The Fight to Free the Slums in Morocco

Hannah Medina
3 min readMar 15, 2021
Photo from Associated Press

“I live with my son, who is sick, and my granddaughter. I do not have any income.” In many areas of Morocco, the poverty disparity has continued to grow, leading individuals such as Rabia, who lives in the slums of Casablanca, to stress every day over finding a way to even pay for her five-euro bedroom.

For some, the idea of having something as simple as running water and a proper roof over their heads is immeasurable and unattainable.

For some, this type of circumstance has begun to subsidize itself through the government’s housing aid program, which started in 2004. Its goal was to assist the people living in the slums and move them into funded housing. The idea was to have all slums gone by 2012. For reasons concerning lack of land, urban planning, and the fact that many of these slums are located near the city centers, the push to achieve these goals is lofty and proving to be much more challenging to bring to completion.

As of 2018, only 58 of the 85 targeted cities within Morocco were considered “slum-free.” This percentage of only 68% completion has created tension as it does not correlate with the updated constitution was produced in 2011. As Leger discusses in Morocco World News, the current constitution states that “Moroccan citizens have an essential right to housing, water, a healthy environment, healthcare, and social security.”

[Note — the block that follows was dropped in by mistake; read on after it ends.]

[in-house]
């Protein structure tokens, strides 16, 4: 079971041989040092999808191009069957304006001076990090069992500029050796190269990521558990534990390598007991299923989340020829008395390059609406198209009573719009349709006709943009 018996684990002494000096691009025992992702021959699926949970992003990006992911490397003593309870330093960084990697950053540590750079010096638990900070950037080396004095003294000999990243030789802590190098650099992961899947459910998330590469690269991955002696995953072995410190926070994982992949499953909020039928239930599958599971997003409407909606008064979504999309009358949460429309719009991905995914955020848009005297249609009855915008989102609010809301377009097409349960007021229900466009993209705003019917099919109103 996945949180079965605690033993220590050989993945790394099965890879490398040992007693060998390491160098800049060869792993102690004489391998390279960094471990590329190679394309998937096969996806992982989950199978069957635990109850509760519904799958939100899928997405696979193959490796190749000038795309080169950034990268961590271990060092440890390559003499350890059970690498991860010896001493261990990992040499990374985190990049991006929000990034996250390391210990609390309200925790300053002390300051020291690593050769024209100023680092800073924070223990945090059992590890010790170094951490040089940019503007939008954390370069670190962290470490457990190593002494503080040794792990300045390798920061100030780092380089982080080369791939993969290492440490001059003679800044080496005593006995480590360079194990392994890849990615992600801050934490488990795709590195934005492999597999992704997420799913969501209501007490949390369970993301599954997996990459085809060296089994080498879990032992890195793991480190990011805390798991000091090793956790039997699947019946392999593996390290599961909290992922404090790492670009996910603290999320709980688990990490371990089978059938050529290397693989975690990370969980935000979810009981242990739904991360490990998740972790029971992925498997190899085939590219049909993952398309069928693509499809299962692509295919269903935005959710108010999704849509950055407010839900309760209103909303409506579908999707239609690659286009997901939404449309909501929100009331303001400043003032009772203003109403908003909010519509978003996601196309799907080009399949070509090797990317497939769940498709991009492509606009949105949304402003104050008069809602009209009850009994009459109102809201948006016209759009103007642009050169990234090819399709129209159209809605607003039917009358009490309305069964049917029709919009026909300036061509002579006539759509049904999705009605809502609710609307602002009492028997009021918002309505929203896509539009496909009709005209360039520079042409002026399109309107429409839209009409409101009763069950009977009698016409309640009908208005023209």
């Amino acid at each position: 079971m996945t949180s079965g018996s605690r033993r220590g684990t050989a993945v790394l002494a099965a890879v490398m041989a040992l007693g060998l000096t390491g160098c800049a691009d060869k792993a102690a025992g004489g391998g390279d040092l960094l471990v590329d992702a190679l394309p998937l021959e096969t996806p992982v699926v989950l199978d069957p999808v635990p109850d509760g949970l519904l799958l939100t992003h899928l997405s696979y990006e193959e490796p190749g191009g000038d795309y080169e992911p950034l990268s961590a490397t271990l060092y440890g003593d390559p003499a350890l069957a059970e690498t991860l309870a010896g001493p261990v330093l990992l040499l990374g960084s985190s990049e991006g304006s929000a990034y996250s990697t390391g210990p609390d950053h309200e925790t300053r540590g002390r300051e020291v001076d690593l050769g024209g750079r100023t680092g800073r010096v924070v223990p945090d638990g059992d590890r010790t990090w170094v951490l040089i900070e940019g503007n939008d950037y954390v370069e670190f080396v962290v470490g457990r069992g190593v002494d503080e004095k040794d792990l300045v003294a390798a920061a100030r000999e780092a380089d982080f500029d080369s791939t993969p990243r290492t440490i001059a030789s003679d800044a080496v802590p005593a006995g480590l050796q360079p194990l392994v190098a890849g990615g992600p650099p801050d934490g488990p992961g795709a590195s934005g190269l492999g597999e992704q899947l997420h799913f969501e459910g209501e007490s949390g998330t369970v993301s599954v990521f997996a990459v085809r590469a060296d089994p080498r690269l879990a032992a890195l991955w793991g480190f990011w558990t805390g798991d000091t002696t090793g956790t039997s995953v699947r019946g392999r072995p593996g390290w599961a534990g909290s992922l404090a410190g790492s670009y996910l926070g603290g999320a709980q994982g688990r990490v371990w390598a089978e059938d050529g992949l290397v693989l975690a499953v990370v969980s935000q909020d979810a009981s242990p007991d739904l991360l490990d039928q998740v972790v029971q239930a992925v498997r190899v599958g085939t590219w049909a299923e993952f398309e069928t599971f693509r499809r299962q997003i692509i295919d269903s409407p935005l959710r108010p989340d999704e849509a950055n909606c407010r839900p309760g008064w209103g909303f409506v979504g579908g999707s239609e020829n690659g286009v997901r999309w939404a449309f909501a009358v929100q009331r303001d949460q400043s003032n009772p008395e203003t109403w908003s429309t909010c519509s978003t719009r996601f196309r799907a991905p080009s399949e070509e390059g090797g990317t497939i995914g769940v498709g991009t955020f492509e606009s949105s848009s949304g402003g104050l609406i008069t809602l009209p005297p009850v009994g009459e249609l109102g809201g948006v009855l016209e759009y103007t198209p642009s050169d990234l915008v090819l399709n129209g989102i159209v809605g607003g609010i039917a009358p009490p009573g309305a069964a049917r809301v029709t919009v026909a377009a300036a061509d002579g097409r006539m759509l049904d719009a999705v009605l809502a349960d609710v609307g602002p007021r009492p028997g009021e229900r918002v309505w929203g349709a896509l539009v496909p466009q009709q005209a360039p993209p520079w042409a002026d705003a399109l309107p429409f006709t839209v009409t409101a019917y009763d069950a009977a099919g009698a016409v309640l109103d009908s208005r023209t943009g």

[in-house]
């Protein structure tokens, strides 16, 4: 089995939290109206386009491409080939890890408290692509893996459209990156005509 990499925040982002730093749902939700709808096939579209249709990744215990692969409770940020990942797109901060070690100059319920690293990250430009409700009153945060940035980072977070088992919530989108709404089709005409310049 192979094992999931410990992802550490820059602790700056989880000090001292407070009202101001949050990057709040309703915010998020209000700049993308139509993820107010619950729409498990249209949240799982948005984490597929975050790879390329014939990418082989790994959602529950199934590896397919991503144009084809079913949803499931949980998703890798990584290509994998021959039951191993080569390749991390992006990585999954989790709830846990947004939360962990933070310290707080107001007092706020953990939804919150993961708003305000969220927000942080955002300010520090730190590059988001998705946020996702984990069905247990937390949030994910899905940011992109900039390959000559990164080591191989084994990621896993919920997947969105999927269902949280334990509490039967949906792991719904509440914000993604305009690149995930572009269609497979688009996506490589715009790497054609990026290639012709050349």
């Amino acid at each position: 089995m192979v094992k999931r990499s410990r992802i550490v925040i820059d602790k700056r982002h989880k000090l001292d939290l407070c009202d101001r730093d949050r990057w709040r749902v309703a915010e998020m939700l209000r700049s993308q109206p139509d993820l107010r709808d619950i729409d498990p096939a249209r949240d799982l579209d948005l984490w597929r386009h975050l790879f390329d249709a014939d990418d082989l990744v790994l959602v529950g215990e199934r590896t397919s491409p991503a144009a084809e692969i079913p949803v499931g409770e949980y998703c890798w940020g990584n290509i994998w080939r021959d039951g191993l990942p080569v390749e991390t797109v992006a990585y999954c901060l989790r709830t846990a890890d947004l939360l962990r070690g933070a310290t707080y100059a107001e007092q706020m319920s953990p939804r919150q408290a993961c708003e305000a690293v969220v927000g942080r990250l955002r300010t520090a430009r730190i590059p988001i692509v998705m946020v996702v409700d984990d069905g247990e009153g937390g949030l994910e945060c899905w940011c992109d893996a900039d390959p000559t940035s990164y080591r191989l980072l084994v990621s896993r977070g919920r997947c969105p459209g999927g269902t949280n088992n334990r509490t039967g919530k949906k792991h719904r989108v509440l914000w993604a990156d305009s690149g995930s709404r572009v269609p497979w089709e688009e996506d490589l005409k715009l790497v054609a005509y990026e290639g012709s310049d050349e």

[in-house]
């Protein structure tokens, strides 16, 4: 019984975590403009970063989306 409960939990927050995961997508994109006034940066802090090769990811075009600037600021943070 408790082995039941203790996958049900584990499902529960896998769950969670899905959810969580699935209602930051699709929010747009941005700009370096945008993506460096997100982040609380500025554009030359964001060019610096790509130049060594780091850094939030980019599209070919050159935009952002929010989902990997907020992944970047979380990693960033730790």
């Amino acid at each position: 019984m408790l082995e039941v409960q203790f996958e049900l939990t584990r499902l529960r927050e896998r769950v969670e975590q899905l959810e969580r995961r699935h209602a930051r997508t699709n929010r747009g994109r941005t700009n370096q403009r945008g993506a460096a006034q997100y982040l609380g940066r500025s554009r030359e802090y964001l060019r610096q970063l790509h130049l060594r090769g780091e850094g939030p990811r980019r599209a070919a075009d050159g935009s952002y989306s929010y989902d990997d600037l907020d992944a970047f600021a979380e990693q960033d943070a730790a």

Although members of these communities, such as Mina Abujaman, describe the living situations as “It’s as if we’re eating straight from the gutter.” This in lies the problem.

The living situation within these so-called shanties is less than optimal by almost every standard. The government chose to finance half of this $3 billion-dollar project, with the other portion funded by private individuals.

According to residents such as Chihab, “Remote villages, and even some of the medinas, or historic town centers, can offer worse living conditions than the slum shanties. But the slums are just such a crying image of misery that the government has made them a priority.”

The efforts that have been continually put into this project have made a difference in the percentage of slums located around the country. The problem is now, where do these communities move into?